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Electromembrane Processes

Membrane processes, using the electric potential gradient as the driving force of transport, are called ELECTROMEMBRANE PROCESSES. In these processes, so-called ion-exchange or bipolar membranes are applied as the basic elements of the entire process.

  1. Based on the type of fixed ion-exchange groups, ion-exchange membranes are divided into:

  • Cation-exchange membranes (CM)

    • They contain acid ion-exchange groups with negative electric charge (-SO3-, COO-) bound in a polymeric matrix, allowing free passage only of particles with positive charge, because passage of particles with negative charge is substantially limited.

  • Anion-exchange membranes (AM)

  • They contain basic cation-exchange fixed groups (-NR3+, where R is hydrogen or alkyl group), allowing free passage only of particles with negative charge, because passage of particles with positive charge is substantially limited (conversely to cation-exchange membranes).

Advantages of electromembrane processes:

  • high efficiency of separation of substances without phase transitions,

  • easy continualization and automation, low demands for space,

  • lower energy consumption, compared to traditional procedures,

  • possibility to create closed waste-free technological junctions or entire technologies.

Disadvantages of membrane processes:

  • removal of so-called membrane poisons by pre-treatment of solutions,

  • fouling (creation of coating of poorly soluble substances on the membrane surface).

The overview of the most important and widely used electromembrane processes is given in the table.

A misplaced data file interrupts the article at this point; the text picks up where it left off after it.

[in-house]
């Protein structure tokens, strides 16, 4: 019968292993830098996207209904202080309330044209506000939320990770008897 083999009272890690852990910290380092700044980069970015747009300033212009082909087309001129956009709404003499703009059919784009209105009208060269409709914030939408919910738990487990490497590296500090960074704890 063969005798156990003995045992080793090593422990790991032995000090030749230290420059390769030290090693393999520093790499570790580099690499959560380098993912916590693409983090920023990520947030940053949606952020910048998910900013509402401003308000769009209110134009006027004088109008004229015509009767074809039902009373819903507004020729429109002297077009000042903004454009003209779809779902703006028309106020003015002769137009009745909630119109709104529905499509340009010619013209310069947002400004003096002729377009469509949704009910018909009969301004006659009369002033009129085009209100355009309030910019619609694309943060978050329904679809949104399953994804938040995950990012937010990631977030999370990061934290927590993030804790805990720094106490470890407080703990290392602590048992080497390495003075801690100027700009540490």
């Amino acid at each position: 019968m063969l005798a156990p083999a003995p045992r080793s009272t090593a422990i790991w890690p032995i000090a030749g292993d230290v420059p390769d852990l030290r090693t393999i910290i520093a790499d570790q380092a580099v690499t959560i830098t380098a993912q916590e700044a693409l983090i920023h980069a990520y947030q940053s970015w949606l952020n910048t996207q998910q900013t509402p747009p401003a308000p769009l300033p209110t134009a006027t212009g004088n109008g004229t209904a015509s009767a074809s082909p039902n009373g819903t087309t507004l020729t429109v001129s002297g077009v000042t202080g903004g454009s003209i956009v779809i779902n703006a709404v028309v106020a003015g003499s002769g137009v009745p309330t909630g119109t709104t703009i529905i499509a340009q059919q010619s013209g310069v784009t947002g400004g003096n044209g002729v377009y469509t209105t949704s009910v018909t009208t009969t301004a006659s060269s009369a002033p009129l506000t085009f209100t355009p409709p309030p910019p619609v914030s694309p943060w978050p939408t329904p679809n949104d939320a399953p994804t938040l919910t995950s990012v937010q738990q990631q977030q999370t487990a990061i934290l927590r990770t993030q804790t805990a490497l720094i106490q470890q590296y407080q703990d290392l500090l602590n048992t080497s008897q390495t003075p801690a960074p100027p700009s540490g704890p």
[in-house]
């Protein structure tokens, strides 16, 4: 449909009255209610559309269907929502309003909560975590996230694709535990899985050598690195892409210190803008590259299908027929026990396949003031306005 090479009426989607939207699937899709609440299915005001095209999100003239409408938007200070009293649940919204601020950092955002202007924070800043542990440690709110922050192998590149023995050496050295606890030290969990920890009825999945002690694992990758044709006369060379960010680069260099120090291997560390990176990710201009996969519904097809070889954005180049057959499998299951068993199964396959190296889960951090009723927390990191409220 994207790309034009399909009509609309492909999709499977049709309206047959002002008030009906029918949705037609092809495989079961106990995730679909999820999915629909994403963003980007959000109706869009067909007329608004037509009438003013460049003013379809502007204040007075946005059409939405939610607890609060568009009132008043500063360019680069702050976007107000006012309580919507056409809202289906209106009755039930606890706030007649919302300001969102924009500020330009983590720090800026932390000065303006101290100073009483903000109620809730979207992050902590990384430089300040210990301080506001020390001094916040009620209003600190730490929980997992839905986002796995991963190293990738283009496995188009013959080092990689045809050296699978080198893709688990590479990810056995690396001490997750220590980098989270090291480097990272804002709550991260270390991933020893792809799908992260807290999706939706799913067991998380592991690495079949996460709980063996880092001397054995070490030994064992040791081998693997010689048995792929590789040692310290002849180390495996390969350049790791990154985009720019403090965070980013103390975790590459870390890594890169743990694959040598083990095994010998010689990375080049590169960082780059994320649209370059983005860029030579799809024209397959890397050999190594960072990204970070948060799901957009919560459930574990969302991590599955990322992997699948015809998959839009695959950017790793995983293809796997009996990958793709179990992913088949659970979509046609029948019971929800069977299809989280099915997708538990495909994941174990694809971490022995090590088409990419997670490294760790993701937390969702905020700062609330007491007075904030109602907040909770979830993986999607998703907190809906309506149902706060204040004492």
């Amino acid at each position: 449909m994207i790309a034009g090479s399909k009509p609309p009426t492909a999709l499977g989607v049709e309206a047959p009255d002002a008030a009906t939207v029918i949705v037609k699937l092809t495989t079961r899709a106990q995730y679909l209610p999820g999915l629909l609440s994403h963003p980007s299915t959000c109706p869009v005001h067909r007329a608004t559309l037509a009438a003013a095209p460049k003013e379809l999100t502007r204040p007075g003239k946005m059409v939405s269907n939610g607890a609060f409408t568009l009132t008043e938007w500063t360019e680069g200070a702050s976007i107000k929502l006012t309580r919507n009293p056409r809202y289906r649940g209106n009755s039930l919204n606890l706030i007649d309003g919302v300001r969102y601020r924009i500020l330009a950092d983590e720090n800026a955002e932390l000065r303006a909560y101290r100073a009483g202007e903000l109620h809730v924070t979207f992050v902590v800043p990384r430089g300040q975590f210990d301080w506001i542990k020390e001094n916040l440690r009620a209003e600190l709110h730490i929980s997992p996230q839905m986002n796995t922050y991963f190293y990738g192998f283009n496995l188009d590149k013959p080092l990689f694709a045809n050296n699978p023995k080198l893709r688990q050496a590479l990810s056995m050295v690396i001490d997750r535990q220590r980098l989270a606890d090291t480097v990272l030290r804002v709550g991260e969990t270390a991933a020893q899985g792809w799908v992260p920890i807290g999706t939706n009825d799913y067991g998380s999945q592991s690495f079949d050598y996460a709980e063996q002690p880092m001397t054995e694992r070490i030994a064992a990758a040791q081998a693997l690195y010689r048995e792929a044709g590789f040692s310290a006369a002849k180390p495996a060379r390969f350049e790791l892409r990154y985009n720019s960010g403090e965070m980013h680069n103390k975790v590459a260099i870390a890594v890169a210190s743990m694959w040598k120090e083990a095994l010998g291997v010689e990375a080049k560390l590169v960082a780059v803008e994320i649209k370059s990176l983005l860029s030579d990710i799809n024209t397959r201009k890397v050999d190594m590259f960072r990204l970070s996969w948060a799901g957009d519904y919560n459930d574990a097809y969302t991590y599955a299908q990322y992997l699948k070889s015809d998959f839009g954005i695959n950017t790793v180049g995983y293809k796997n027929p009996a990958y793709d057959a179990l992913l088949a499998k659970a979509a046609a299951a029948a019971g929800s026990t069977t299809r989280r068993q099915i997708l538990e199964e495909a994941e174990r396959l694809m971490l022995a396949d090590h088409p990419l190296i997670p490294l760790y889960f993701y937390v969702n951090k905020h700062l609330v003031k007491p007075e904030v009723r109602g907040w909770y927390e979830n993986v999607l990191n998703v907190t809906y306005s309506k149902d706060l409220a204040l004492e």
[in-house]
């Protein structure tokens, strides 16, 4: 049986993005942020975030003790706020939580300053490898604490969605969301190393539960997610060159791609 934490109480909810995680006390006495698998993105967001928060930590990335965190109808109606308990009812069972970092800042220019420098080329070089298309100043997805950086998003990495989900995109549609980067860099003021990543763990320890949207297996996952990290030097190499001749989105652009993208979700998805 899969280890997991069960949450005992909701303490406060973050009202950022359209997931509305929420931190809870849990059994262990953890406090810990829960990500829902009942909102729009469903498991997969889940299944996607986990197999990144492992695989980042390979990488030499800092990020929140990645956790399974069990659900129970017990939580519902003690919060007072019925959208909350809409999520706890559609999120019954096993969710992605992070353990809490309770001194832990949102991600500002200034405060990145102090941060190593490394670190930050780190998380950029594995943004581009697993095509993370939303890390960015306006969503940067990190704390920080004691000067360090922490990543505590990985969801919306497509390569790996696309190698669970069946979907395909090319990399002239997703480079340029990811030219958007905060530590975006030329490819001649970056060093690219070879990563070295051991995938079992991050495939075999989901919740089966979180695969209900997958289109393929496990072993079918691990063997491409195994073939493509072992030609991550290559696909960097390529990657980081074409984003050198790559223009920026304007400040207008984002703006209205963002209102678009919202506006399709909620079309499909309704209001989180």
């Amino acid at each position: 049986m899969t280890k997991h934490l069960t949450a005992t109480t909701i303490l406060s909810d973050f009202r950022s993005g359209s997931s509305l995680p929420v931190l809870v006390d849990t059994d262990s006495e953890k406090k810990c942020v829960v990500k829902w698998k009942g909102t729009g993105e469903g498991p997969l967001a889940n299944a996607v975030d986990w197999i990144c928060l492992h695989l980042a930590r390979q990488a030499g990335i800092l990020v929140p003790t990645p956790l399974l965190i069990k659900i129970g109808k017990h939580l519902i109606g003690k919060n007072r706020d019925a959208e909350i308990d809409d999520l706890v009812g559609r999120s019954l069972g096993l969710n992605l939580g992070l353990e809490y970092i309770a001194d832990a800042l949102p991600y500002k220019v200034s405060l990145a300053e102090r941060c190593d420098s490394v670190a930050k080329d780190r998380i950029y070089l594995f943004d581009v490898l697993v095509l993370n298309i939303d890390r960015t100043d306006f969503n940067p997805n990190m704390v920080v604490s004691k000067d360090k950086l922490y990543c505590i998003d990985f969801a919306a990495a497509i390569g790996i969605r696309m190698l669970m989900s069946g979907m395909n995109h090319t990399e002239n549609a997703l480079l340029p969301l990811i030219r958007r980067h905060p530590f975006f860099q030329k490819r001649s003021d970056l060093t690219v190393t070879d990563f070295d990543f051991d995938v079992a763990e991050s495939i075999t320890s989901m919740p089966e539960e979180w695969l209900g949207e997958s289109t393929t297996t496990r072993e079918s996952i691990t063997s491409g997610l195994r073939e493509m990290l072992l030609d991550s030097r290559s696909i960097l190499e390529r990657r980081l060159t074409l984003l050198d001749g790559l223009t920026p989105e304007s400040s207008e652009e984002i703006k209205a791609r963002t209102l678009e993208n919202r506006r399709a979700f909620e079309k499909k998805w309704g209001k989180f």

Driving force

Process name

electric potential gradient

electrodialysis (ED), electrophoresis (EF), electrodeionization (EDI), membrane electrolysis (ME)

  1. Electrodialysis

Principle: The separation of substances is achieved by the influence of electric field and on the basis of varied permeability of ion-exchange membranes for individual ingredients of the solution. The basic arrangement of the electrodialysis stack is shown in Figure 1.

Cathode (-)

Electrode solution

Cation-exchange membrane (CM)


Anion-exchange membrane (AM)


Cation-exchange membrane (CM)

Electrode solution

Anode (+)

(Fig 1)

Typical application of electrodialysis:

  • Desalination of underground, brackish or sea water in production of drinking water,

  • Production of saline concentrates of sea, waste or industrial water/solutions,

  • Refining of waste and industrial water (recycling and regeneration),

  • Separation of organic and inorganic substances (electrolyte/non-electrolyte),

  • Demineralization of whey.

  • Electrophoresis

Principle: In electrophoresis, a positive (cataphoresis) or negative (anaphoresis) part of the dissociated paint is applied on metal materials by means of the application of an ion-exchange membrane in the electric field. The basic principle is shown in Figure 2.